3. Daniel: if you look in the very fine print (the text in 2 pt Times Roman under the asterisk in the footnote on p. 291) of the rules of BTCIW, you will see that “if a car is a bit too expensive it is deemed to be inelligible for contention.”

      The W-124 is, on the face of it durable, well-made, reliable, comfortable, acceptable to drive and attractive to behold which makes it regrettable that due to it being just a bit too expensive it can´t be included in this discussion.

      If only Mercedes had used a slightly thinner fabric for the seats, a few fewer welds, slightly less robust fixing solutions,no Zebrano wood, less UV resistant plastic trim, had reduced the testing programme by a few months, thinned the paint by a few microns, used existing technology instread of newer technology, made it a bit slower and slightly less good at road-holding then that coveted BCITW status could be its to have. But they didn´t. Thousands of estate agents, GPs, succesful screenwriters, architects, civil engineers and vice-deans of provincial universities are, however, thankful for M-B´s expenditure.

    4. I told him already that his Merc is not eligible but he keeps hawking it. I’am sure the BCITW awards are rigged anyway, I bet it’s an Opel Kadett or Astra that will win it.

    5. My stalwart W124 will still be going strong long after your crummy old Duster has (re)turned to, er, dust.

    6. I´d like to weigh in here in an impartial manner. The Duster is not eligible because it´s way too cheap. It works and is spacious and efficient but it´s too compromised by price, pretty much the mirror oppposite of Daniel´s forlorn entrant which is compromised by price as well but in the other direction.
      The Lancia Lybra is looking like a surprise contended becuase it does all the things I expect of BCITW and is interesting. The Volvo and 406 are contenders with their market success being an additional factor (one the Lybra lacks, alas).
      What about all those C-class cars which sell well as a matter of coure and last, and last and last? Hmmm. Maybe they are a bit too small but very probably (objectively) might be BCITW material, as a matter of course. So, maybe the winner is the Astra F saloon? Never mind that it´s only mediocre to drive – that´s not a factor in this adjudication.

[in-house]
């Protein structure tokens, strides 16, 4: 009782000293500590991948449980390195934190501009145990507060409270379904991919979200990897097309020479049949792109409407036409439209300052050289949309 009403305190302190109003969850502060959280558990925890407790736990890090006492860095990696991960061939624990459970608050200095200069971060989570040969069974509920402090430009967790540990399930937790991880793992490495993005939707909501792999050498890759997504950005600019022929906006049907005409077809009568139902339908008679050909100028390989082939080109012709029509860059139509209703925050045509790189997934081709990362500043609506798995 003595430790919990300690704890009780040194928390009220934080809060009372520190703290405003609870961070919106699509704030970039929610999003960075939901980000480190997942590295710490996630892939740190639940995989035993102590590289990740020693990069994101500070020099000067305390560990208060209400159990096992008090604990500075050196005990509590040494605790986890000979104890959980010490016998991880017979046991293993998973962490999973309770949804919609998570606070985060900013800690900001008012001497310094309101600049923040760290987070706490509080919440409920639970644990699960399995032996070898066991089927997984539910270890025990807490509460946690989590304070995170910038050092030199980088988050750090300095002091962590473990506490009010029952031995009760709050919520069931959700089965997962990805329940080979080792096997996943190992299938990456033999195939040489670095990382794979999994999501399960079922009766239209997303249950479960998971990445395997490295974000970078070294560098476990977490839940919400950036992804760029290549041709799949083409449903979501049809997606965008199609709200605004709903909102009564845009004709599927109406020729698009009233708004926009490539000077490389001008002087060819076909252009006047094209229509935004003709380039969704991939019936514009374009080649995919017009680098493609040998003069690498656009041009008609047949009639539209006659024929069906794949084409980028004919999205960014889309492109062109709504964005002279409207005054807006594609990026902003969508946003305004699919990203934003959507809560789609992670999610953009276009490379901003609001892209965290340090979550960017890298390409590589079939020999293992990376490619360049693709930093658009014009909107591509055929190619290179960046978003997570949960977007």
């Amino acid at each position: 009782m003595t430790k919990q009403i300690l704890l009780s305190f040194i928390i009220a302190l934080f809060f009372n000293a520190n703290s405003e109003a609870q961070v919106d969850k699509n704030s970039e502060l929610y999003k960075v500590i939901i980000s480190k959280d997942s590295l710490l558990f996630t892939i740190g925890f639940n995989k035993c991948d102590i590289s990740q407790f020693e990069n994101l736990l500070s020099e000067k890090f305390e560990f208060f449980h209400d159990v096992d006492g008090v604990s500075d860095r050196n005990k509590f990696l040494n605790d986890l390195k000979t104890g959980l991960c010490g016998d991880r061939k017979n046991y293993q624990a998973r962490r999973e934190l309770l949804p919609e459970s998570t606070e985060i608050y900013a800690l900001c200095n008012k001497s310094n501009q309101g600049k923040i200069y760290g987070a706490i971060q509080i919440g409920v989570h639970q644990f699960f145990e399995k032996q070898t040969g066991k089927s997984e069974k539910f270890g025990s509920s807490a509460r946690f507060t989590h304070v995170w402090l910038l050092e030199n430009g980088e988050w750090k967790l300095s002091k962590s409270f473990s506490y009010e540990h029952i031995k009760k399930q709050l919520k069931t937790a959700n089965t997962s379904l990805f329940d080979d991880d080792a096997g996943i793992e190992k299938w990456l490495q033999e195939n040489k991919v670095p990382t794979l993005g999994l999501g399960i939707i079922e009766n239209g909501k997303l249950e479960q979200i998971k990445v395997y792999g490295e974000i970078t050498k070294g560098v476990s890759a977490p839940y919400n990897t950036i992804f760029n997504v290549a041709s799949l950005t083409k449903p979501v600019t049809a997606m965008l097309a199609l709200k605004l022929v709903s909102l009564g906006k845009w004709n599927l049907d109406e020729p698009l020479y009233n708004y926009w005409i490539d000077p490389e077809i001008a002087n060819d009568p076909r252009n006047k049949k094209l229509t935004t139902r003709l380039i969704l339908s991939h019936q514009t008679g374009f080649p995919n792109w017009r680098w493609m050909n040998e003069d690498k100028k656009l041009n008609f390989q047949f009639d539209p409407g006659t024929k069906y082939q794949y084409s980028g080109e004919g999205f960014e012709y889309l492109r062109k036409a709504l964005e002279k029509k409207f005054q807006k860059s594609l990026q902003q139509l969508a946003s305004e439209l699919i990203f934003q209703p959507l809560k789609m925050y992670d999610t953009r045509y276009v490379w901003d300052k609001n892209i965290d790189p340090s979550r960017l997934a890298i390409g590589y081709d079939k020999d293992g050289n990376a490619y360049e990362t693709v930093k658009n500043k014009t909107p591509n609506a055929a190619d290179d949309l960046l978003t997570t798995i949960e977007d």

We are at least heading towards a shortlist. We must be careful and not mix up the ideeas of “the car best suited to the biggest chunk of the market” and something loftier, a car which everyone would want if they wanted the best overall compromise (which is one size up from the C-class in my view), the Mondeo/Vectra/Passat class.

    7. Hmm….

      NRJ, I think Richard is stitching both of us up with his arbitrary rules! The shortlist now consists of the Astra F, a Lancia and some random also-rans. Now, why doesn’t that surprise me? 😁

    8. Readers might like to assess Daniel´s scurrilous allegations in the light of these fine articles from DTW´s catalogue (what kind of catalogue is that? The back catalogue, of course. It is an essential tool for anyone doing forward planning).
      These are two instalments from the DTW´s Top 50 Cars Ever series from (oh, God) five years ago…

      If I was being serious I´d have to accept the W-124 as a reasonable attempt at BTCIW and then vehicles like the Duster creep in as corollaries. Is anyone willing to provide an argument to defeat the Duster and its workaday ilk?

    9. Yes Daniel, I think it’s suspicious too. Notice how a car’s road-handling is not really taken into consideration. How convenient for an Opel don’t you think ?

    10. …..To be honest I don’t know if the Duster is BCITW material. I’ve never even driven one !
      I just nominated it in the heat of the moment because it was cheap (too cheap apparently), seems durable and a lot of owners seem happy with it. I do acknowledge that the fact that it’s an SUV makes it automatically persona non grata around here.

  5. The BCITW is whatever you can afford to buy (and run) at any particular point in time. Which is why I, as a penniless student in the late ’60s, would have nominated my Heinkel (made in Dundalk) “bubble-car” or its Reliant Regal successor. Later, and before the invention of V.A.T., vans in the UK were not subject to Purchase Tax and therefore much cheaper to buy than cars. Ideal, too, for carrying materials needed for renovating old houses; our first vehicle bought new was a Moskvitch 434, then the cheapest and by far the best-equipped van available.